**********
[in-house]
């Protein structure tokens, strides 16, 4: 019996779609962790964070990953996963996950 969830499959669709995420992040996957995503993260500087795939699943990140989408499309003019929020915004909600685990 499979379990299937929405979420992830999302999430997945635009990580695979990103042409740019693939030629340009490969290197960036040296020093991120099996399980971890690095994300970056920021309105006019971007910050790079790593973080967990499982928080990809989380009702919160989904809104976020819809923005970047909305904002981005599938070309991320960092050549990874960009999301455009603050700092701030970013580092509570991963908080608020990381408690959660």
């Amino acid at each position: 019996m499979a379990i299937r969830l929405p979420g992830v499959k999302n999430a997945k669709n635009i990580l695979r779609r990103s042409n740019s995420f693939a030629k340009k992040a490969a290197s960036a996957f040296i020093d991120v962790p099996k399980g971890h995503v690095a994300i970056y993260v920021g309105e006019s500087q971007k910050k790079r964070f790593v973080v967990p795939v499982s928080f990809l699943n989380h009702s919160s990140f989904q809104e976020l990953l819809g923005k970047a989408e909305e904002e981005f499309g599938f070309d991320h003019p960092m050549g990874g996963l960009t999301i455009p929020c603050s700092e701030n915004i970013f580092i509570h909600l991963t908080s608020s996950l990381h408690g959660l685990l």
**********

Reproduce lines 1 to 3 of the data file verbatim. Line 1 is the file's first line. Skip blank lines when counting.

[in-house]
């Protein structure tokens, strides 16, 4: 019996779609962790964070990953996963996950 969830499959669709995420992040996957995503993260500087795939699943990140989408499309003019929020915004909600685990 499979379990299937929405979420992830999302999430997945635009990580695979990103042409740019693939030629340009490969290197960036040296020093991120099996399980971890690095994300970056920021309105006019971007910050790079790593973080967990499982928080990809989380009702919160989904809104976020819809923005970047909305904002981005599938070309991320960092050549990874960009999301455009603050700092701030970013580092509570991963908080608020990381408690959660």
């Amino acid at each position: 019996m499979a379990i299937r969830l929405p979420g992830v499959k999302n999430a997945k669709n635009i990580l695979r779609r990103s042409n740019s995420f693939a030629k340009k992040a490969a290197s960036a996957f040296i020093d991120v962790p099996k399980g971890h995503v690095a994300i970056y993260v920021g309105e006019s500087q971007k910050k790079r964070f790593v973080v967990p795939v499982s928080f990809l699943n989380h009702s919160s990140f989904q809104e976020l990953l819809g923005k970047a989408e909305e904002e981005f499309g599938f070309d991320h003019p960092m050549g990874g996963l960009t999301i455009p929020c603050s700092e701030n915004i970013f580092i509570h909600l991963t908080s608020s996950l990381h408690g959660l685990l």